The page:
Gloria, my wife of 48 years, was walking down the street toward me.
But something was wrong. Her face was gray. She said she had pain in her back and chest. One arm felt heavy, and she had broken out in a cold sweat.
It took some doing, but last she was safe and snug in a hospital bed in the emergency room. There was a needle in the back of her hand, wires taped to her chest, an oxygen clip in her nose, as well as the background beep of electronic monitors, the squeak of nurses’ ripple-soled shoes—
“I’m bored,” said Gloria.
Heart attack. The number one cause of death in America—claiming approximately one million lives every year.
Some have heart conditions that are not immediately fatal, but which put their owners at risk.
The American Heart Association estimates that 5.7 million Americans suffer from heart failure. Cardiovascular disease costs our country an estimated $286 billion in direct (out of pocket) and indirect (time lost from work) expenses.
Heart transplants are practical; the only problem is, there are not enough spare hearts to fill the need.
Former Vice President Dick Cheney had to wait 20 months for a transplanted heart. At last a suitable replacement heart was found, and his life continues today.
Might there be a stem cell answer? Joseph Wu is trying to find out. Working with Deepak Srivastava of the Gladstone Institute and Wolfram Zimmerman of the University Medical Center at Goettingen in Germany, Dr. Wu is battling to find ways to repair the damage left by a heart attack.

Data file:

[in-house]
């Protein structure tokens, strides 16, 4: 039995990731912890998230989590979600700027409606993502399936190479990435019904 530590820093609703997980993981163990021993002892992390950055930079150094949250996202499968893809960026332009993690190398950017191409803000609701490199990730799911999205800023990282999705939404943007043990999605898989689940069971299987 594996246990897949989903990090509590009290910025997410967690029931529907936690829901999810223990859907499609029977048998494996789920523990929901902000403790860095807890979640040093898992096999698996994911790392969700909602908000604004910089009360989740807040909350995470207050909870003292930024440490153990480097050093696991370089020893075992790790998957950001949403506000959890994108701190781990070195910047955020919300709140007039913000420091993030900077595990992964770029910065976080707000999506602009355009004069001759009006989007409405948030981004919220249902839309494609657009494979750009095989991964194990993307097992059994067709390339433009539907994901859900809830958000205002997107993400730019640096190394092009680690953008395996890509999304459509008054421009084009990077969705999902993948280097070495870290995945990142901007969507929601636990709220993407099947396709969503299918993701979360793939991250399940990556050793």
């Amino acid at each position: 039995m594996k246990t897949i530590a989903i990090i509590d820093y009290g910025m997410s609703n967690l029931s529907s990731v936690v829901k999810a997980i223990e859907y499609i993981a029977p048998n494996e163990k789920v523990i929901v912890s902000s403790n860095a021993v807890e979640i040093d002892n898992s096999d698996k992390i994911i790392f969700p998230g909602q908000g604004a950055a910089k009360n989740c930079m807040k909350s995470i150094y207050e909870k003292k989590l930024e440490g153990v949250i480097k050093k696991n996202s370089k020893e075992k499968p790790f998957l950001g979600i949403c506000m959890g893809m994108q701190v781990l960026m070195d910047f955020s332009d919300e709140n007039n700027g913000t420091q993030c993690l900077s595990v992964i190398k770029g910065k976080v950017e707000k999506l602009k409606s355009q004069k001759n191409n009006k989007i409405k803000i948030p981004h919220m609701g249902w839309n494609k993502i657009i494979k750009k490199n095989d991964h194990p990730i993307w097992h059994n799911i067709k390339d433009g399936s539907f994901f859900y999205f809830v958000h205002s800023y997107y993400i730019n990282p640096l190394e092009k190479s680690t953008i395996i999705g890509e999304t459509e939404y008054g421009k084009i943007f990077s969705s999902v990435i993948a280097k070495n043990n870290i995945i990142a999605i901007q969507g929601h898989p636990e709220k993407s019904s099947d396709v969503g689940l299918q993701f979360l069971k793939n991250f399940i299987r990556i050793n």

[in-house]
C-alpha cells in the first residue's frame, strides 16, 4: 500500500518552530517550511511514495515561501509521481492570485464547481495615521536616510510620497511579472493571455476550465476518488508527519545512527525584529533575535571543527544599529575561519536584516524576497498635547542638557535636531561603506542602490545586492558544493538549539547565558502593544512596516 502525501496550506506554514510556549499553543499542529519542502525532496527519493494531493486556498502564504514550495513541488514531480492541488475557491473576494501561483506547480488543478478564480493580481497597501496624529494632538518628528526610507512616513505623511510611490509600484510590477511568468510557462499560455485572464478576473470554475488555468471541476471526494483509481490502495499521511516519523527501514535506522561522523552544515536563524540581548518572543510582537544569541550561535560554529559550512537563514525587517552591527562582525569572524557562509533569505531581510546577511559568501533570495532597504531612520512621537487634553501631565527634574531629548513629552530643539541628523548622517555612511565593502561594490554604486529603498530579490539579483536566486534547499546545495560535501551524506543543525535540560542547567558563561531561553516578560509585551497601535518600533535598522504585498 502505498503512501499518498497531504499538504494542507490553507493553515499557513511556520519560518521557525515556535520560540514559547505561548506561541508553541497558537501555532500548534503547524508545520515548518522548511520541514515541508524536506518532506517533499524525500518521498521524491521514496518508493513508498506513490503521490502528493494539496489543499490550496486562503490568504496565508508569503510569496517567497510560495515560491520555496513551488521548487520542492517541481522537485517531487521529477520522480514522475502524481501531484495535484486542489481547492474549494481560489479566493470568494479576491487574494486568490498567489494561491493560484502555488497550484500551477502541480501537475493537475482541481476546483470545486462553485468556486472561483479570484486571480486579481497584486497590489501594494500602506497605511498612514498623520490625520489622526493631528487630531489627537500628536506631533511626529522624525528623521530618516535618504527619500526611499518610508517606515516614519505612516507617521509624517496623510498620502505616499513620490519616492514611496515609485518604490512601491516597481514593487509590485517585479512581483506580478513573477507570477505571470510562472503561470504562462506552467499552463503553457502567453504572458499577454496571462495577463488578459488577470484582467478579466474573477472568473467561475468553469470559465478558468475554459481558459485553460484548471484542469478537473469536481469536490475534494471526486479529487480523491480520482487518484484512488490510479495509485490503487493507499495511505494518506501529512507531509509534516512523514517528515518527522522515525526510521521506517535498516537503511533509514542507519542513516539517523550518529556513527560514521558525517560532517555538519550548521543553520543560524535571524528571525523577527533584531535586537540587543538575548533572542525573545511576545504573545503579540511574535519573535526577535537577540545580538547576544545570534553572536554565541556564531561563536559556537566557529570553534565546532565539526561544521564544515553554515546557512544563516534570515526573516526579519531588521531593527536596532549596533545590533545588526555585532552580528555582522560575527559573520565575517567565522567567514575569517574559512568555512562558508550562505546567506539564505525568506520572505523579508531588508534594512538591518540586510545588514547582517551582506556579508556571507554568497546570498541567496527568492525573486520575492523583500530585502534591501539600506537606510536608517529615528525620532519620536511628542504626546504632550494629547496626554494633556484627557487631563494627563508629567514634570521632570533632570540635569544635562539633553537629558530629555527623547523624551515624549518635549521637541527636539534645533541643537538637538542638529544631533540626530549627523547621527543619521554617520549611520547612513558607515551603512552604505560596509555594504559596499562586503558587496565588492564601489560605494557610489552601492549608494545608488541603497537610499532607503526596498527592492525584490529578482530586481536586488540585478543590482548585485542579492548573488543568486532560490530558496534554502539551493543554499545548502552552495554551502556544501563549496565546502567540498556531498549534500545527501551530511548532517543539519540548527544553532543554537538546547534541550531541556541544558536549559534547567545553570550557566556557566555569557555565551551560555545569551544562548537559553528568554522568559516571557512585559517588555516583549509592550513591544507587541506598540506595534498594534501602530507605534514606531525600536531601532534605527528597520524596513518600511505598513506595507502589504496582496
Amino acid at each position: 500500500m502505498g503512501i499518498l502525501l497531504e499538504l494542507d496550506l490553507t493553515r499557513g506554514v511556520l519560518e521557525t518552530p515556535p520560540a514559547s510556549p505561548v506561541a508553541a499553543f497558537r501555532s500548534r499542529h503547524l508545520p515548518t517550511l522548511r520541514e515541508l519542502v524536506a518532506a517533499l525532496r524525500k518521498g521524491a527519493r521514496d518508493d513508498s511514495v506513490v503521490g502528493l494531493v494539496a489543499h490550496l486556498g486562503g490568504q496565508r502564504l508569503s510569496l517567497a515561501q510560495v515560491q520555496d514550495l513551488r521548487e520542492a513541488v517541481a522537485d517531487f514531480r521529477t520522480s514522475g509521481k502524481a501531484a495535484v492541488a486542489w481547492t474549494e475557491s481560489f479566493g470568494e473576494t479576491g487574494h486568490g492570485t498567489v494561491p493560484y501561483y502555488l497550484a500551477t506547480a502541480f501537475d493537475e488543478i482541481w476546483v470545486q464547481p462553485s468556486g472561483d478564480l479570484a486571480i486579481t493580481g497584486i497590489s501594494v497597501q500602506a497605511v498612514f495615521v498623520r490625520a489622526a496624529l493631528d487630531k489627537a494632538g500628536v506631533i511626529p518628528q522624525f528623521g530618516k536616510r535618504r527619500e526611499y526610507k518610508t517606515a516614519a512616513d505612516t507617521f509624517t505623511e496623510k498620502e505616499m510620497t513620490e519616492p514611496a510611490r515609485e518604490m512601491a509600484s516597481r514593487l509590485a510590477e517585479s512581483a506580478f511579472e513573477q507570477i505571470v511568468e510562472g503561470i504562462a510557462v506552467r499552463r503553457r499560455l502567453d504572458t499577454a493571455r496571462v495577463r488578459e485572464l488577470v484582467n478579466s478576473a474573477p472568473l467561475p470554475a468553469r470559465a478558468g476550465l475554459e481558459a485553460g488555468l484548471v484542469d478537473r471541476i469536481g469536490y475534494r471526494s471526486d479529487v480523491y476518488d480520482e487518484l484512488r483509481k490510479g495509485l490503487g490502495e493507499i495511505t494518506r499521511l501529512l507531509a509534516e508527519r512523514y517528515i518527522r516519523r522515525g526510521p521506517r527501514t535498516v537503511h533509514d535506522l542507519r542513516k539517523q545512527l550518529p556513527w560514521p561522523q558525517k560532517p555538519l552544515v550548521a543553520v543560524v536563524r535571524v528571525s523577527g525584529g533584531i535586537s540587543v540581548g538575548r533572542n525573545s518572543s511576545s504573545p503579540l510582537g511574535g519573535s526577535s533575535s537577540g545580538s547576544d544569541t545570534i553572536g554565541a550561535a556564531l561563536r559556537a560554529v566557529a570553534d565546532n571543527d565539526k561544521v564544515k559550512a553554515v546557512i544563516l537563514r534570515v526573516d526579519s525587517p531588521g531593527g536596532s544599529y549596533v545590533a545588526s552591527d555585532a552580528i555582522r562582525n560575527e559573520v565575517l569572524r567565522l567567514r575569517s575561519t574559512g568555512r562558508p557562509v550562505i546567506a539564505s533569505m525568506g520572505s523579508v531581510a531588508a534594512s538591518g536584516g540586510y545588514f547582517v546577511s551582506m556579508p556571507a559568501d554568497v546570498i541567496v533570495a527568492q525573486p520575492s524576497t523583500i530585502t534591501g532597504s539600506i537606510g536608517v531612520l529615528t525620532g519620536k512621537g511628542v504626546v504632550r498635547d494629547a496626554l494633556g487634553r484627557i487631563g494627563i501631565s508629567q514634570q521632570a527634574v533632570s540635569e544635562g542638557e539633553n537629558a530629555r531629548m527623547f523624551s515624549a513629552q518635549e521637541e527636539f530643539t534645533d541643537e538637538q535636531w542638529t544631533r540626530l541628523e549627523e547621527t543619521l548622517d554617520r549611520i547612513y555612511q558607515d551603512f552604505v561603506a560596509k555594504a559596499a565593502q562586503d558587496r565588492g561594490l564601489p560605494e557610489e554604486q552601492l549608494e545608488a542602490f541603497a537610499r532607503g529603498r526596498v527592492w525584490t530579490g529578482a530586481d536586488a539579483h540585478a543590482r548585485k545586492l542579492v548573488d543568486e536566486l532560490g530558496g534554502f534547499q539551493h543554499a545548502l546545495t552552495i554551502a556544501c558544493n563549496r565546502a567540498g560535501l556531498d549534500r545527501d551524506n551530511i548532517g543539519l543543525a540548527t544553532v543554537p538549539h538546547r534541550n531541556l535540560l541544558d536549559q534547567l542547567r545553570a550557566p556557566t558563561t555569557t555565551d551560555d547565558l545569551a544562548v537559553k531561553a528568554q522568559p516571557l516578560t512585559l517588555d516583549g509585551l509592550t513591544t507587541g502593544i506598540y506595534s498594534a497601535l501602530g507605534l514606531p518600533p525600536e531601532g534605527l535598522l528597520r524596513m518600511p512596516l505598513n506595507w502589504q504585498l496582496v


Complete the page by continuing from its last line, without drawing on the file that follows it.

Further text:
Their weapon is tissue engineering, which involves the development of biological substitutes to restore, maintain, or improve the functioning of a body part.
Dr. Wu said: “Our proposal seeks to use…tissue patches seeded with human embryonic stem cell-derived cardiomyocytes (heart cells for treatment heart disease) in small and large animals…”
Have you ever fixed a flat tire on a bicycle, and had to glue on a rubber patch?
Tissue engineering may work similarly, except the patch becomes part of the patient.
As quoted from his fund request statement, Dr. Wu said: “Novel therapies with stem cells in combination with supportive scaffolds (are emerging as a promising) avenue. Engineered tissues have now been used to make new bladders for patients… and more recently new trachea (in the throat—DR) for patients with late stage tracheal cancer.
“Our team intends to push the envelope by developing human tissue-engineered myocardium—heart muscle for treatment (after) heart failure.
“…we are confident we will be able to derive a lead candidate that can move into…preclinical development. These discoveries will benefit millions of patients with heart failure in California and globally.”
“I found no evidence of lasting damage,” the doctor said.
We had dodged a bullet.
With proper diet and exercise, my angel will be free to harass her husband for years to come.
This post originally appeared on HuffPost.
Don C. Reed is Vice President of Public Policy for Americans for Cures, and he is the author of the forthcoming book, CALIFORNIA CURES: How California is Challenging Chronic Disease: How We Are Beginning to Win—and Why We Must Do It Again! You can learn more here.